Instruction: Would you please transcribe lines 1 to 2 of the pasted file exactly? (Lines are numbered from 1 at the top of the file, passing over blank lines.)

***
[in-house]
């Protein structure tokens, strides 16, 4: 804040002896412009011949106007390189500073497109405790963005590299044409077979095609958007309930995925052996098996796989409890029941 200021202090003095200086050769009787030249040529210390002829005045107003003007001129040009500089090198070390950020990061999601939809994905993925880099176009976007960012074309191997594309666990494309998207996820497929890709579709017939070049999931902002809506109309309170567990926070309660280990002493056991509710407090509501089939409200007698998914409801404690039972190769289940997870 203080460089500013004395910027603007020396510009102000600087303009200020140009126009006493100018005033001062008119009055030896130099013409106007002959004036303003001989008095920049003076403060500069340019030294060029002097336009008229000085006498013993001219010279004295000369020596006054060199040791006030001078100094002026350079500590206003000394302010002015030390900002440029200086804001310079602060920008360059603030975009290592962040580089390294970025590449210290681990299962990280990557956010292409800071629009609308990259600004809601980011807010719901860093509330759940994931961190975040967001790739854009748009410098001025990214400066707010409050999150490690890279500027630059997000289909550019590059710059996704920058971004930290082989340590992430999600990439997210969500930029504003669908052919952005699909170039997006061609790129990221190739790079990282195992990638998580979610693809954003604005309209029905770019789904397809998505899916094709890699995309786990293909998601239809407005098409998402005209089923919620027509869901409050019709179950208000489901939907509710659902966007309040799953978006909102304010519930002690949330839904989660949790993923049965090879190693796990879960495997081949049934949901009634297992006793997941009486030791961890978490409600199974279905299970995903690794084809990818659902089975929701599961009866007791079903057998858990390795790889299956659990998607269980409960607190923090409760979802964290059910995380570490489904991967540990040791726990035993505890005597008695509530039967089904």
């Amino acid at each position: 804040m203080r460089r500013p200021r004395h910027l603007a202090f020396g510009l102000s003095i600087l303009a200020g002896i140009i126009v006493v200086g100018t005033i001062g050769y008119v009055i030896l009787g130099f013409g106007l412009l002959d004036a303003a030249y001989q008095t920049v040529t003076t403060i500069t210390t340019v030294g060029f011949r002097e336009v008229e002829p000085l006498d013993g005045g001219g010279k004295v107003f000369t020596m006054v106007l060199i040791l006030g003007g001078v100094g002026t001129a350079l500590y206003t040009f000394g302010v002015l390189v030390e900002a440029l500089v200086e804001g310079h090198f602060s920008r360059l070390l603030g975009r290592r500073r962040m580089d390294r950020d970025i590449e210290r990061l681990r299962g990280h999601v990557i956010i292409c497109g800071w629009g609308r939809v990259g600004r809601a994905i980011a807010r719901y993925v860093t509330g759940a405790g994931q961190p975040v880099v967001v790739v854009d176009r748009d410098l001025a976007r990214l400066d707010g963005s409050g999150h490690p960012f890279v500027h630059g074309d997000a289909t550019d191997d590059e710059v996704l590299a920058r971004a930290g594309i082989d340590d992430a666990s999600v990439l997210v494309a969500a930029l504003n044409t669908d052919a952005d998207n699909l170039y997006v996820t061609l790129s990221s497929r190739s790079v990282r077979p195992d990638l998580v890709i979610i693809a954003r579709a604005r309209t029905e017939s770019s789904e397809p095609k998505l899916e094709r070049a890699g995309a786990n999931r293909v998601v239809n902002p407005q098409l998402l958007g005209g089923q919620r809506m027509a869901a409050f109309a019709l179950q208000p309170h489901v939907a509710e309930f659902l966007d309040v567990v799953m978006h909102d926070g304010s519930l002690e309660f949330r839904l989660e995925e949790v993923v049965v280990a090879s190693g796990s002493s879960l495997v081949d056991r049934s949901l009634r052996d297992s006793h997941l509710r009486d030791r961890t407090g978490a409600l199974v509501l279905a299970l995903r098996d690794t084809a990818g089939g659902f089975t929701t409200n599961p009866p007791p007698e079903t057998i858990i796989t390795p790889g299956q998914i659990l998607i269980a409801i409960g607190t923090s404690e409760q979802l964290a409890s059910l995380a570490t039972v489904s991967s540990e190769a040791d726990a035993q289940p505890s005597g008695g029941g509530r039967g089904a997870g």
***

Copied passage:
[in-house]
């Protein structure tokens, strides 16, 4: 804040002896412009011949106007390189500073497109405790963005590299044409077979095609958007309930995925052996098996796989409890029941 200021202090003095200086050769009787030249040529210390002829005045107003003007001129040009500089090198070390950020990061999601939809994905993925880099176009976007960012074309191997594309666990494309998207996820497929890709579709017939070049999931902002809506109309309170567990926070309660280990002493056991509710407090509501089939409200007698998914409801404690039972190769289940997870 203080460089500013004395910027603007020396510009102000600087303009200020140009126009006493100018005033001062008119009055030896130099013409106007002959004036303003001989008095920049003076403060500069340019030294060029002097336009008229000085006498013993001219010279004295000369020596006054060199040791006030001078100094002026350079500590206003000394302010002015030390900002440029200086804001310079602060920008360059603030975009290592962040580089390294970025590449210290681990299962990280990557956010292409800071629009609308990259600004809601980011807010719901860093509330759940994931961190975040967001790739854009748009410098001025990214400066707010409050999150490690890279500027630059997000289909550019590059710059996704920058971004930290082989340590992430999600990439997210969500930029504003669908052919952005699909170039997006061609790129990221190739790079990282195992990638998580979610693809954003604005309209029905770019789904397809998505899916094709890699995309786990293909998601239809407005098409998402005209089923919620027509869901409050019709179950208000489901939907509710659902966007309040799953978006909102304010519930002690949330839904989660949790993923049965090879190693796990879960495997081949049934949901009634297992006793997941009486030791961890978490409600199974279905299970995903690794084809990818659902089975929701599961009866007791079903057998858990390795790889299956659990998607269980409960607190923090409760979802964290059910995380570490489904991967540990040791726990035993505890005597008695509530039967089904």